Honeycutt, a 6-foot-8 sophomore, averaged 12.8 points and 7.2 rebounds for the Bruins last season and is projected to be drafted late in the first round or early in the second round of the June 23 NBA draft, according to ESPN.com's Chad Ford.
Honeycutt, 20, was wavering about leaving school after the Bruins were eliminated from the NCAA tournament by Florida on March 19 and said he would discuss the decision with people close to him.
"I think it's in my best interest to enter the draft," Honeycutt said.
Honeycutt said he would hire an agent, but he didn't yet have one picked out. Once he does, he will lose his college eligibility. Players who enter the NBA draft have until May 8 to withdraw and maintain their college eligibility, so long as they do not hire an agent.
Meanwhile, a source familiar with the situation told ESPN.com's Andy Katz that junior guard Malcolm Lee is slated to declare for the draft as well, but not hire an agent. The source said that the staff expects Lee will return to the Bruins next season.
UCLA coach Ben Howland said he was confident Honeycutt would be drafted in the first round.
"I just wish Tyler the very best," Howland said. "He did a great job for us these past few years. He made a big jump from the end of his freshman year until now.
"He feels it's best for him. This is what he wants to do, so I'm 100 percent supportive."
Among those who advised Honeycutt was Bort Escoto, his former coach at Sylmar High.
"I advised him that he needed to be absolutely ready and that if he had any doubts whatsoever he needed to go back to school," Escoto said.
Honeycutt is a long, athletic wing player who projects as a small forward. He has the ability to dribble and pass and can score from just about anywhere on the floor. He led the team with 55 three-point baskets.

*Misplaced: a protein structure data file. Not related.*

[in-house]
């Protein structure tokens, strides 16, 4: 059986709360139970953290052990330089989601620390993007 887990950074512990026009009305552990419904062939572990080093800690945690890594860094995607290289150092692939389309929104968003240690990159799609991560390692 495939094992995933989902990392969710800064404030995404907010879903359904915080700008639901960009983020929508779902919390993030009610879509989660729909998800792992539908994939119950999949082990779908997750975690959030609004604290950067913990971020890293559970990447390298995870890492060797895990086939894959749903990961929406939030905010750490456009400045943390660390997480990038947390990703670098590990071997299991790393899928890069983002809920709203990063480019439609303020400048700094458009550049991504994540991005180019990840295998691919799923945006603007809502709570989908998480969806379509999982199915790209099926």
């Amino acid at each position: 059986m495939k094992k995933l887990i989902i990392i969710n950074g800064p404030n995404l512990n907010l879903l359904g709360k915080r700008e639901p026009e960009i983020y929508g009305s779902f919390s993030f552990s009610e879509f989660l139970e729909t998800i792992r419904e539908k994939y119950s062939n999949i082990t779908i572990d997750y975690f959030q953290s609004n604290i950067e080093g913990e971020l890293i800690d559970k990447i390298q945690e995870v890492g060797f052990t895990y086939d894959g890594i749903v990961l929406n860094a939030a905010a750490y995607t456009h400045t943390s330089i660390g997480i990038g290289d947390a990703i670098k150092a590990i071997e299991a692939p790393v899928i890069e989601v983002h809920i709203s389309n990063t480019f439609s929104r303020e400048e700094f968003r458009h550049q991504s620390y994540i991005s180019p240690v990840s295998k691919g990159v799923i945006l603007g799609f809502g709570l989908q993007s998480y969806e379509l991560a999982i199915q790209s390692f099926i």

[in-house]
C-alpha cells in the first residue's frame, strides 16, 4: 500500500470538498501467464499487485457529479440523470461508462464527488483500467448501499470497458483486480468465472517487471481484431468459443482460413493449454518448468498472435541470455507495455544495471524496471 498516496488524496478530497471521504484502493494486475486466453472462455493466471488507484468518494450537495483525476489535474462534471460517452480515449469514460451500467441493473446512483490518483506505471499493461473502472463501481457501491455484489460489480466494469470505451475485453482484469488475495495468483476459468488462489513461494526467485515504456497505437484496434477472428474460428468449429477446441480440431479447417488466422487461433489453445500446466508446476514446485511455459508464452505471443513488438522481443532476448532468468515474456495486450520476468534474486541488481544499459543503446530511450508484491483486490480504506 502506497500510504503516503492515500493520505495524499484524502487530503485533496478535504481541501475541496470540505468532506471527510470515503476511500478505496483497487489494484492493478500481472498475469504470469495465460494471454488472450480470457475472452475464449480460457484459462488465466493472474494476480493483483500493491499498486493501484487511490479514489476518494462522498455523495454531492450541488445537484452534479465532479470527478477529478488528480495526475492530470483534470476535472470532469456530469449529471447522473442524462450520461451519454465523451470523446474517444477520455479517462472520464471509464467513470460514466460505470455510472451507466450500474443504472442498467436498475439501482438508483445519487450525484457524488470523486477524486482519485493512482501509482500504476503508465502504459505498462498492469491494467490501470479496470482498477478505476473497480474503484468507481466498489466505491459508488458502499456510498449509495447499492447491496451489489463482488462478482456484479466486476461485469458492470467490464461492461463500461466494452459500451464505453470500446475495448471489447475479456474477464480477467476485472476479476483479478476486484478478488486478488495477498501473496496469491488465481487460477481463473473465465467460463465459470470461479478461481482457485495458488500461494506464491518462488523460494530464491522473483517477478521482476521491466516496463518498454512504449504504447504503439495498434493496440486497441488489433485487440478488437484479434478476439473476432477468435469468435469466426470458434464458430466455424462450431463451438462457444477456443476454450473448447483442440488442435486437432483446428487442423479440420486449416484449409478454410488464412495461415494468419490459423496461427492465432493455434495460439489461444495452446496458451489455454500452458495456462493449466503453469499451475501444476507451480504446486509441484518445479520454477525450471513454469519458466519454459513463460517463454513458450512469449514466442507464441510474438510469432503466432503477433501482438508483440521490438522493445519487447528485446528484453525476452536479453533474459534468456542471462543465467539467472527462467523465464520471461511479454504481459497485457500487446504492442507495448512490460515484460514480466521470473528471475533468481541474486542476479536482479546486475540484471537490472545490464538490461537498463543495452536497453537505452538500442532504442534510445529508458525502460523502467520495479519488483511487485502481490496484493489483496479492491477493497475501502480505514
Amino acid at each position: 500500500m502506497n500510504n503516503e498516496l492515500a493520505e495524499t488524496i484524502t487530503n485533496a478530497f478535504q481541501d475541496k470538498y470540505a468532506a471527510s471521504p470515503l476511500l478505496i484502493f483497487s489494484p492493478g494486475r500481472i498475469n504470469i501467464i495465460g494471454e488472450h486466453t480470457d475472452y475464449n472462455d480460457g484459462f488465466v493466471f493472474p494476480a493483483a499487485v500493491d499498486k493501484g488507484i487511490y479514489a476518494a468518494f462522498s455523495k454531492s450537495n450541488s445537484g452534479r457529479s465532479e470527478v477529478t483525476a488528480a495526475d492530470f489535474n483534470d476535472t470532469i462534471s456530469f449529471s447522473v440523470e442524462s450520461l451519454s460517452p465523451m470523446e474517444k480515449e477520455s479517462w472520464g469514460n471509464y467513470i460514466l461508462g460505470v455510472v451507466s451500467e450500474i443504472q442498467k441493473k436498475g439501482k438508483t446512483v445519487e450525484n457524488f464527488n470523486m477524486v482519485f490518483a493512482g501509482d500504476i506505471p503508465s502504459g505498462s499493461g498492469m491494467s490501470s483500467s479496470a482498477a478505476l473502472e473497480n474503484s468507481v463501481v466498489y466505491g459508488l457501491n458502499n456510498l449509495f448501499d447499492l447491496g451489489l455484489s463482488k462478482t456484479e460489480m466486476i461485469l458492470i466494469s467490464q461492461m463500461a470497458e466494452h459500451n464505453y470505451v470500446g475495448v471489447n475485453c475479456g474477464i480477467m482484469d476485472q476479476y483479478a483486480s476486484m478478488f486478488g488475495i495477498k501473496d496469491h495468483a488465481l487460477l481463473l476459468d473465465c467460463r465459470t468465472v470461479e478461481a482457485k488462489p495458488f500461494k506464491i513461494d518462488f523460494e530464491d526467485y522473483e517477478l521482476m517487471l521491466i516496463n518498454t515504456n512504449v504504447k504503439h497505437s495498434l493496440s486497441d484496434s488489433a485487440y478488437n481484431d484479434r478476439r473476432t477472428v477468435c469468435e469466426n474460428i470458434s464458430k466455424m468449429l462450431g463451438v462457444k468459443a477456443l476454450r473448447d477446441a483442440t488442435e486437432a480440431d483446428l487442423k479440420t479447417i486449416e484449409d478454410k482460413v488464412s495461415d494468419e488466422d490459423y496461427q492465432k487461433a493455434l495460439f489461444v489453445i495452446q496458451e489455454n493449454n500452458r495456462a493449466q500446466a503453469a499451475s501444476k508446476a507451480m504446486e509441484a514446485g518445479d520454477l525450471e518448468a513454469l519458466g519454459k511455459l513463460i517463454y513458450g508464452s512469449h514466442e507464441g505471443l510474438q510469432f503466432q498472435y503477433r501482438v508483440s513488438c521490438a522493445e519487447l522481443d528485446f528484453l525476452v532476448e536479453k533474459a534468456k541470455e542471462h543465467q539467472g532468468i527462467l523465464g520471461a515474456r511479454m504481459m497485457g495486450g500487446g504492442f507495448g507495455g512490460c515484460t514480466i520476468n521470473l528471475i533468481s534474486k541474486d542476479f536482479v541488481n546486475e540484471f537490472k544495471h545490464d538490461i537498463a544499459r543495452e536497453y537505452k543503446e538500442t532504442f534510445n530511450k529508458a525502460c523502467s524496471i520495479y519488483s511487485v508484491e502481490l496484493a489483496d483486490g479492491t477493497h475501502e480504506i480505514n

He struggled at times with on-ball defense, but made up for it with an uncanny ability to recover and block shots from behind. He led the Pac-10 with 68 blocked shots. His overall stats were not all that eye-popping this year, but he had a 33-point, nine-rebound game at Kansas and had showed his all-around game with 16 points, five assists and six rebounds against Michigan State in an NCAA tournament game.
"It won't surprise me if he goes top 10 in the draft, not at all, because of his talent," Escoto said. "I know what he can do so if he goes seven or eight, it won't surprise me at all. As a matter of fact, it would probably surprise me if he went 20-30. That would surprise me. Because once people really see how talented he is, then they will understand my crazy comment."
Honeycutt could have continued attending classes while mulling over where he might land in the June draft, but he wants to focus on basketball in his bid to be a lottery pick.
"I'm going all out for it," he said. "I'm pretty high right now and this year considered being a weak draft is a good reason to leave."
The prospect of an NBA lockout doesn't bother him, either.
"I'm sure there's going to be one," he said. "No one is exactly sure how long."
Peter Yoon covers UCLA for ESPNLosAngeles.com. ESPN.com's Diamond Leung and The Associated Press contributed to this report.